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Your Credit Score Is Not A Reflection Of You

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We often hear we need good credit to take out loans and buy a home, but we do not know the factors affecting our credit score and how to maintain it. In this post, you will learn what you need to know about credit scores and why your credit does not reflect who you are.

 

What is a credit score?

 

A credit score is a number that ranges from 350-800 based on how you have used a line of credit in the past. Lenders use your credit score to see the risk of letting you borrow money and determining the interest rate and terms they will offer.

 

Understanding the different components that affect your credit score is important to improve it.

 

Key factors affecting your credit score:

 

  1. Payment history (35%): Making timely payments on credit accounts such as credit cards and loans significantly boosts your credit score. Late payments, defaults, or bankruptcies can affect your payment history for five to seven years.
  2. Credit utilization (30%): This ratio compares the balance you have used to your credit limit. Keeping your credit utilization to 30% and under will prove you know how to manage your credit.
  3. Length of credit history (15%): The longer your credit history, the longer creditors can assess your credit management. Keep your oldest credit card open even if you only use it once a year and pay the amount in full.
  4. Types of credit in use (10%): A mix of credit accounts such as credit cards, loans, and mortgages makes up this percentage. Remember to only apply for credit when necessary.
  5. New credit (10%): Opening new multiple credit cards can be considered risky in the eyes of lenders and can affect your credit score.

 

How to check your credit score?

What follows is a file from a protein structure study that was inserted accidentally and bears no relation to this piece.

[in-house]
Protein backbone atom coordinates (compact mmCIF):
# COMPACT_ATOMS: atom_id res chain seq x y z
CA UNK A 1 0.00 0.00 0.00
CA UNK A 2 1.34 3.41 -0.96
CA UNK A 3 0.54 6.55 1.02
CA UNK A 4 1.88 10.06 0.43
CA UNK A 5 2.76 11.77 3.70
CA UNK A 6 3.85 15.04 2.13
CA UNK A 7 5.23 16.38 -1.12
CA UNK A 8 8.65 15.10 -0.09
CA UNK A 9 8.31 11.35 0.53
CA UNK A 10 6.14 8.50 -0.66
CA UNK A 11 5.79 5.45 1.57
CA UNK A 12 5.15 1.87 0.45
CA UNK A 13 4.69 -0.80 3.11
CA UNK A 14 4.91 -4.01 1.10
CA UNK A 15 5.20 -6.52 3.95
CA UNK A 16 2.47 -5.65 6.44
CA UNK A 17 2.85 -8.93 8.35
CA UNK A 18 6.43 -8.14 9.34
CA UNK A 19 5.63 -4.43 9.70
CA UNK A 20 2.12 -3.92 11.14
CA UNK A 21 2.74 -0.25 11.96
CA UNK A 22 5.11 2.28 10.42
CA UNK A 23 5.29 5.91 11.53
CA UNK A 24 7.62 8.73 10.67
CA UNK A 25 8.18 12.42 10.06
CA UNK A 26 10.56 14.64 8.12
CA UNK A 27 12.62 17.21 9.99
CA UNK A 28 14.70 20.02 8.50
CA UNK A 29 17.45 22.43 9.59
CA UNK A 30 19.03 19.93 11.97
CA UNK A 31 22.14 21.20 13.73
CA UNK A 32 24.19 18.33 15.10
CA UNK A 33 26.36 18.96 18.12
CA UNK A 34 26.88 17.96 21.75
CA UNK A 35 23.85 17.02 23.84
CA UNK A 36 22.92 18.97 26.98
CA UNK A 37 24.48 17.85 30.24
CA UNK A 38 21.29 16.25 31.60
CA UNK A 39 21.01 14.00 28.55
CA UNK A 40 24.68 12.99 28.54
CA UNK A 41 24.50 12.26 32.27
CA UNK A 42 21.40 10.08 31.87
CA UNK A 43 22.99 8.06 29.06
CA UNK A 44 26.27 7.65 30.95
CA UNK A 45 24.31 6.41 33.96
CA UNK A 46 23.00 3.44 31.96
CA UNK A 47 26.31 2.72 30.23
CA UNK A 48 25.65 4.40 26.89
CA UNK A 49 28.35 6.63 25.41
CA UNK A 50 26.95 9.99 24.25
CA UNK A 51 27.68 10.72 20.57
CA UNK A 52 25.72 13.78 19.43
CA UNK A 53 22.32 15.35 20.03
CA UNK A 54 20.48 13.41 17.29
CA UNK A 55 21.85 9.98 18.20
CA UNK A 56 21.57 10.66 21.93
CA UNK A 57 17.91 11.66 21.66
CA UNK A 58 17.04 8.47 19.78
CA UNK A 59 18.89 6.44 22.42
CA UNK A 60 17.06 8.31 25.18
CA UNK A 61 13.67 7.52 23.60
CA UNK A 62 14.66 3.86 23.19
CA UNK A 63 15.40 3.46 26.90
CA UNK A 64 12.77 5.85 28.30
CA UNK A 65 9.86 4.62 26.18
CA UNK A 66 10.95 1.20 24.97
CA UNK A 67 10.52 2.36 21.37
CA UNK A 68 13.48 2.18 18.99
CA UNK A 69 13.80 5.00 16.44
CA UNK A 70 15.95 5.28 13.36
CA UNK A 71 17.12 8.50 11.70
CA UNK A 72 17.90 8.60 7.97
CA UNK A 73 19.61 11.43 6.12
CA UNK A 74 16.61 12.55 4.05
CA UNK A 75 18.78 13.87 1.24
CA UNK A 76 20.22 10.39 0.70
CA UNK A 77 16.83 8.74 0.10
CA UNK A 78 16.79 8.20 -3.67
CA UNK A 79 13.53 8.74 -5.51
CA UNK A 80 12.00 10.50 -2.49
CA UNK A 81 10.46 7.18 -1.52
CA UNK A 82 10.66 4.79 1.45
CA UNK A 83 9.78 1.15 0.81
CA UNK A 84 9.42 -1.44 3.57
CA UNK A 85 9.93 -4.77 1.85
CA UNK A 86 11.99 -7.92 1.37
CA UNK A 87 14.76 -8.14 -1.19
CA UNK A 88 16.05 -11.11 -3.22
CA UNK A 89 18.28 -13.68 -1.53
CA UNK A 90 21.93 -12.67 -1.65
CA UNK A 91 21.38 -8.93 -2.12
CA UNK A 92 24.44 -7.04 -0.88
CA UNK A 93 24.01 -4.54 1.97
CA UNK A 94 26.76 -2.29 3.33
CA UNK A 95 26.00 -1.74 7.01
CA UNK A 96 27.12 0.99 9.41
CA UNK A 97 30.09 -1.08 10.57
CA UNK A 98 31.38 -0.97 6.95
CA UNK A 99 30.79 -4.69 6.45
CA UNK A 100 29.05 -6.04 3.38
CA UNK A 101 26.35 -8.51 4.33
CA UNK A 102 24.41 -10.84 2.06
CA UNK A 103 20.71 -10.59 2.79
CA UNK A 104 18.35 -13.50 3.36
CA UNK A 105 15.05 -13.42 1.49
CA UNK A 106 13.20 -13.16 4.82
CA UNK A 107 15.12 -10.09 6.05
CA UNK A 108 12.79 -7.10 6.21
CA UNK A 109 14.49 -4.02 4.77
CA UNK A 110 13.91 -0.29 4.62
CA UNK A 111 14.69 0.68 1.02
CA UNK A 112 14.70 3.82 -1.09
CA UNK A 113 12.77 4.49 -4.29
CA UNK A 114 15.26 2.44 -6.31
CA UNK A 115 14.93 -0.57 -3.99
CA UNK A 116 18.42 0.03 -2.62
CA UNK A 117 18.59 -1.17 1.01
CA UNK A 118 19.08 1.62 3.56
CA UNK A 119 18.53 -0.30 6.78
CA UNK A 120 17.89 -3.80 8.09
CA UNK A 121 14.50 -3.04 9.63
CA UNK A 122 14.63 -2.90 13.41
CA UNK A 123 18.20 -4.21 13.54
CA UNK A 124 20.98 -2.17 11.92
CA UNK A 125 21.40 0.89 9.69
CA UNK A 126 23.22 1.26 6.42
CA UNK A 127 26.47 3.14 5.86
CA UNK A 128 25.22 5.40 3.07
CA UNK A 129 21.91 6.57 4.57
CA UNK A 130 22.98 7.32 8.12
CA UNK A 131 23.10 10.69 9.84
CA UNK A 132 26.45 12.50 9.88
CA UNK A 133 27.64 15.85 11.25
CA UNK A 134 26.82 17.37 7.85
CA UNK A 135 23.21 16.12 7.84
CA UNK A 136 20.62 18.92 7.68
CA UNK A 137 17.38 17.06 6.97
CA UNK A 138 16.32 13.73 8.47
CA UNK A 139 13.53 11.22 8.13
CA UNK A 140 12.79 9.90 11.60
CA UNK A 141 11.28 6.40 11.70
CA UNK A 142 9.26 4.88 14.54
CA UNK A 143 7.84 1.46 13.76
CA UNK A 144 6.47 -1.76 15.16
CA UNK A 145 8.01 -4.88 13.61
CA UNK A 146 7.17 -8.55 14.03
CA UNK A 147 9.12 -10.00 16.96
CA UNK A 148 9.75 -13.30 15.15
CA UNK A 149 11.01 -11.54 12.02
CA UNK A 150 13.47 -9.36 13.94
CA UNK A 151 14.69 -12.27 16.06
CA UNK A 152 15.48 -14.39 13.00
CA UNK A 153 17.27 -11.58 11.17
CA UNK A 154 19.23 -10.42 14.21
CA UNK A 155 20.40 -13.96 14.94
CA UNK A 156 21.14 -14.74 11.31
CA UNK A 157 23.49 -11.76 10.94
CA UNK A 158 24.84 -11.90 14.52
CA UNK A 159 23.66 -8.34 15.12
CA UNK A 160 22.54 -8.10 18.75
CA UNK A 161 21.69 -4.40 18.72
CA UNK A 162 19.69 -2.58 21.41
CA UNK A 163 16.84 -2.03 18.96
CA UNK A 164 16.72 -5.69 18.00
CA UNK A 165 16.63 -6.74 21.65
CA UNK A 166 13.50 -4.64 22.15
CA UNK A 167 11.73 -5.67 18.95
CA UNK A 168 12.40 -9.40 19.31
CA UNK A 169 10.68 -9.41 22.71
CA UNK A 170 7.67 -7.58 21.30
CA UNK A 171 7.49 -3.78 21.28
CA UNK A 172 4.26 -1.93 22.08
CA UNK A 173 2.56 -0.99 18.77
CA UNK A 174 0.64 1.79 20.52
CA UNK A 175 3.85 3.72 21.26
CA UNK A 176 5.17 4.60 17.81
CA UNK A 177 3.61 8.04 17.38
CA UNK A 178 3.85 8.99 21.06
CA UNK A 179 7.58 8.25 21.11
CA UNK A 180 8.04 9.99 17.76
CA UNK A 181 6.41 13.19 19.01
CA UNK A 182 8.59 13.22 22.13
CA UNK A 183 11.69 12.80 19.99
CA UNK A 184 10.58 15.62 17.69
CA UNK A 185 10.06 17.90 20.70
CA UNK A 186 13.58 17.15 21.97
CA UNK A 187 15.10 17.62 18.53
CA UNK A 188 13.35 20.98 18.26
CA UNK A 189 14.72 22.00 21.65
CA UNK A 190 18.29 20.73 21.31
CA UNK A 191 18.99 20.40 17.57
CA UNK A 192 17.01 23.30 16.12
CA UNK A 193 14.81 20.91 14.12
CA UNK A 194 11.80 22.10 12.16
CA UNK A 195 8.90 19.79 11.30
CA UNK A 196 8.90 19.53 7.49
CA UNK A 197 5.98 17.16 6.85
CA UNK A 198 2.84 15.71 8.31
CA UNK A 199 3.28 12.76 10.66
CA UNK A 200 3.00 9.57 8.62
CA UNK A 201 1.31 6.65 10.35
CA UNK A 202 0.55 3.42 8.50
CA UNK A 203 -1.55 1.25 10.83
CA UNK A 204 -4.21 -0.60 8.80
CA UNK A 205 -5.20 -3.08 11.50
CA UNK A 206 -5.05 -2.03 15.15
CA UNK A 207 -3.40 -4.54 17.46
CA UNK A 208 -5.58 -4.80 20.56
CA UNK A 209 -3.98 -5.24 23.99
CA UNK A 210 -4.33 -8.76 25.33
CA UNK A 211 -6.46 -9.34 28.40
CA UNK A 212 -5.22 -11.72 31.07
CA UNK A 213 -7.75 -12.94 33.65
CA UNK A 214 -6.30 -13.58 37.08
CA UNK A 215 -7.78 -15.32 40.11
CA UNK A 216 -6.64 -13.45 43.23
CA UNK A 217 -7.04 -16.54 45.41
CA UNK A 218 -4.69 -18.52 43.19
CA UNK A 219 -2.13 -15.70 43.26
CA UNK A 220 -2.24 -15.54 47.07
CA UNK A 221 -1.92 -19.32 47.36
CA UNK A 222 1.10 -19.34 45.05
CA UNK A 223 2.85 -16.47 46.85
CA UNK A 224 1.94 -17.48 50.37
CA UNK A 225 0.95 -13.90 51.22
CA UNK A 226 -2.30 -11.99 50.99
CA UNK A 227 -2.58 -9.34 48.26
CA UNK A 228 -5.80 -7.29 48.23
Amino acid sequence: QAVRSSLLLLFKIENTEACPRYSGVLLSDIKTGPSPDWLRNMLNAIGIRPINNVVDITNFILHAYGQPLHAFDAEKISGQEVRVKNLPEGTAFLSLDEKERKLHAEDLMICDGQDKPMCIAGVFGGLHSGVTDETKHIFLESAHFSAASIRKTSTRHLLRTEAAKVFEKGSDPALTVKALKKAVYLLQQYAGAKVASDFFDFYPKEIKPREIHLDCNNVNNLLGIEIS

Checking your credit score is crucial to understand your financial standing.

 

You can check your credit score for free from different credit bureaus or financial institutions. Some credit cards also provide this information at no cost to the customer.

 

How to improve your credit score?

 

  1. Pay bills on time: Make payments by the due date or before.
  2. Reduce credit card balances: Aim to keep your balance under 30% of your credit limit.
  3. Avoid opening unnecessary credit accounts: Only apply for credit when needed, and be careful about opening more than two accounts within a short time frame.
  4. Review your credit report: Regularly check your credit report for errors or inaccuracies and dispute discrepancies you find.

 

Your credit score is not a reflection of you:

 

A low credit score does not make you a bad person. A low credit score does not mean you are bad with money. The scoring makes us think we are failing, and we can often compare it to school grading.

 

Here is why you are not failing: because this topic was not covered in school and purposely so because the system wants to make themselves rich by us paying interest and late fees every month. You did not have the appropriate information, nor did you have the tools.

 

You might also have a low credit score because you were struggling financially, emotionally, or mentally. You were trying your best at that time to cope with your emotions.

 

Here is the thing: it is never too late to repair your credit, and if you are reading this, you are on the right path.

 

This is your reminder: You are not a bad person because you have a low credit score, and you are not bad with money. You simply did not have the tools and education.

 

When we work together:

 

  • I help you unpack your money story and rewrite your own version of your story
  • I help you create a plan to increase your credit score and pay off debt
  • I help you feel lighter and joyful without constantly feeling guilty due to your debt

 

If this resonates with you, I invite you to work with me!

 

I want to help you navigate your finances by giving you the tools and education that schools lack. Book a sales call.

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ABOUT AUTHOR
Orlenda Cortez

Welcome to my corner on the internet! I’m obsessed with using money as a tool because it led me to pay off $30K in consumer debt in a year and a half, helped me save $20K in nine months to have my dream wedding in Costa Rica and is helping me build the life I never saw my family experience. Now I want to help others do the same!

Orlenda Cortez
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